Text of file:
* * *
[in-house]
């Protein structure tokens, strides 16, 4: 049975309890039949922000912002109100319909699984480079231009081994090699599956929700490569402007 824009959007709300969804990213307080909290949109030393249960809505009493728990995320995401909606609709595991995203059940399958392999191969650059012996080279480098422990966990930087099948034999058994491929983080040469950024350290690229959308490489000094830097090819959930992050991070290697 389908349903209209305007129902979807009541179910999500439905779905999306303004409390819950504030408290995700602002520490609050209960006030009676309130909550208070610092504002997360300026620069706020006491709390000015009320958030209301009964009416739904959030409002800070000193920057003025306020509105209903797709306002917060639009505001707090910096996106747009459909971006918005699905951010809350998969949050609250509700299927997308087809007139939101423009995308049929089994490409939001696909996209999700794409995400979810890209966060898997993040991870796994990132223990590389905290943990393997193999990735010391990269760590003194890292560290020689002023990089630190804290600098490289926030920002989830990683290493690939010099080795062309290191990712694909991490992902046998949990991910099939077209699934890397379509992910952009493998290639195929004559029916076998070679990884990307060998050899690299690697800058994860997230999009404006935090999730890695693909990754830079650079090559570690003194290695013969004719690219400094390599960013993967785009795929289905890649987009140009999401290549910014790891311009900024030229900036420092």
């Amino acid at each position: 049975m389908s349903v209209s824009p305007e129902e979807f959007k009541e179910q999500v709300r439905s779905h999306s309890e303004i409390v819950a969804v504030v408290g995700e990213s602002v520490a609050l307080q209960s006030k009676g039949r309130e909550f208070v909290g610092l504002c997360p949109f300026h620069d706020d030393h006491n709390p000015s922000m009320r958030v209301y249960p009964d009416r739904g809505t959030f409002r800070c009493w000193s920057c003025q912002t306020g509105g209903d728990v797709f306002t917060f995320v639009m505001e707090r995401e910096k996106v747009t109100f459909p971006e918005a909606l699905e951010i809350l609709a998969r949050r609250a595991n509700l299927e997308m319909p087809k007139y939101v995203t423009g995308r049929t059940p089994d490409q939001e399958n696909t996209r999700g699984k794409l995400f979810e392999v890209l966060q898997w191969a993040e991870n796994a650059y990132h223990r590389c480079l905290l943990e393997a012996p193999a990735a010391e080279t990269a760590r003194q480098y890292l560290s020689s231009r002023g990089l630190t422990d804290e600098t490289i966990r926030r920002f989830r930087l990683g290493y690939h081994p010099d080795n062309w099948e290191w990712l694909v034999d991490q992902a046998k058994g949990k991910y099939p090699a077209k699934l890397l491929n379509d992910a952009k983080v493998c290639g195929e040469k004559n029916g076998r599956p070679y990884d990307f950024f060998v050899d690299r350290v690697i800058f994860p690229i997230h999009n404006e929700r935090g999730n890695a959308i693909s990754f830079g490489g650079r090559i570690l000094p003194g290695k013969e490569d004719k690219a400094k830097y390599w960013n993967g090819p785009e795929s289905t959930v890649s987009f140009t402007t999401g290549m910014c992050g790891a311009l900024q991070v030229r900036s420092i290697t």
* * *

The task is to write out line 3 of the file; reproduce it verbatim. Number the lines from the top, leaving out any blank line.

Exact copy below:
């Amino acid at each position: 049975m389908s349903v209209s824009p305007e129902e979807f959007k009541e179910q999500v709300r439905s779905h999306s309890e303004i409390v819950a969804v504030v408290g995700e990213s602002v520490a609050l307080q209960s006030k009676g039949r309130e909550f208070v909290g610092l504002c997360p949109f300026h620069d706020d030393h006491n709390p000015s922000m009320r958030v209301y249960p009964d009416r739904g809505t959030f409002r800070c009493w000193s920057c003025q912002t306020g509105g209903d728990v797709f306002t917060f995320v639009m505001e707090r995401e910096k996106v747009t109100f459909p971006e918005a909606l699905e951010i809350l609709a998969r949050r609250a595991n509700l299927e997308m319909p087809k007139y939101v995203t423009g995308r049929t059940p089994d490409q939001e399958n696909t996209r999700g699984k794409l995400f979810e392999v890209l966060q898997w191969a993040e991870n796994a650059y990132h223990r590389c480079l905290l943990e393997a012996p193999a990735a010391e080279t990269a760590r003194q480098y890292l560290s020689s231009r002023g990089l630190t422990d804290e600098t490289i966990r926030r920002f989830r930087l990683g290493y690939h081994p010099d080795n062309w099948e290191w990712l694909v034999d991490q992902a046998k058994g949990k991910y099939p090699a077209k699934l890397l491929n379509d992910a952009k983080v493998c290639g195929e040469k004559n029916g076998r599956p070679y990884d990307f950024f060998v050899d690299r350290v690697i800058f994860p690229i997230h999009n404006e929700r935090g999730n890695a959308i693909s990754f830079g490489g650079r090559i570690l000094p003194g290695k013969e490569d004719k690219a400094k830097y390599w960013n993967g090819p785009e795929s289905t959930v890649s987009f140009t402007t999401g290549m910014c992050g790891a311009l900024q991070v030229r900036s420092i290697t």